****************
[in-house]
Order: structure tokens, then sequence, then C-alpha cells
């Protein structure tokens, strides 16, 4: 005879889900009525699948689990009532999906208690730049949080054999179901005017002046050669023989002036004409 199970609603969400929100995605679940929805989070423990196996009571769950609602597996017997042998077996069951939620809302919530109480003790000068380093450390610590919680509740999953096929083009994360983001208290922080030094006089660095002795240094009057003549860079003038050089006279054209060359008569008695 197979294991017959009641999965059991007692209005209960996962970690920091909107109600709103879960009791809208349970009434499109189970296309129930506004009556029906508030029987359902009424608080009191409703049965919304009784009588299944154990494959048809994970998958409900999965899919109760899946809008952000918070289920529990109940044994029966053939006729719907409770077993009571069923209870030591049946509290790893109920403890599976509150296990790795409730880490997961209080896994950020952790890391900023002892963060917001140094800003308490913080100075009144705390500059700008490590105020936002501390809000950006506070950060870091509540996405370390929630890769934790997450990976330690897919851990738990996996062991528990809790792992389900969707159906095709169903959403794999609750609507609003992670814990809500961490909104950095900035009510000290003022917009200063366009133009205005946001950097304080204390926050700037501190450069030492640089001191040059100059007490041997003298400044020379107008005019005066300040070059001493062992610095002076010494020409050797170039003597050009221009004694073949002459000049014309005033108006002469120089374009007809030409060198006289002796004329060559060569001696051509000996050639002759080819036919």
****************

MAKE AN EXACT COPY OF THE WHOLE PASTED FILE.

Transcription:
[in-house]
Order: structure tokens, then sequence, then C-alpha cells
């Protein structure tokens, strides 16, 4: 005879889900009525699948689990009532999906208690730049949080054999179901005017002046050669023989002036004409 199970609603969400929100995605679940929805989070423990196996009571769950609602597996017997042998077996069951939620809302919530109480003790000068380093450390610590919680509740999953096929083009994360983001208290922080030094006089660095002795240094009057003549860079003038050089006279054209060359008569008695 197979294991017959009641999965059991007692209005209960996962970690920091909107109600709103879960009791809208349970009434499109189970296309129930506004009556029906508030029987359902009424608080009191409703049965919304009784009588299944154990494959048809994970998958409900999965899919109760899946809008952000918070289920529990109940044994029966053939006729719907409770077993009571069923209870030591049946509290790893109920403890599976509150296990790795409730880490997961209080896994950020952790890391900023002892963060917001140094800003308490913080100075009144705390500059700008490590105020936002501390809000950006506070950060870091509540996405370390929630890769934790997450990976330690897919851990738990996996062991528990809790792992389900969707159906095709169903959403794999609750609507609003992670814990809500961490909104950095900035009510000290003022917009200063366009133009205005946001950097304080204390926050700037501190450069030492640089001191040059100059007490041997003298400044020379107008005019005066300040070059001493062992610095002076010494020409050797170039003597050009221009004694073949002459000049014309005033108006002469120089374009007809030409060198006289002796004329060559060569001696051509000996050639002759080819036919």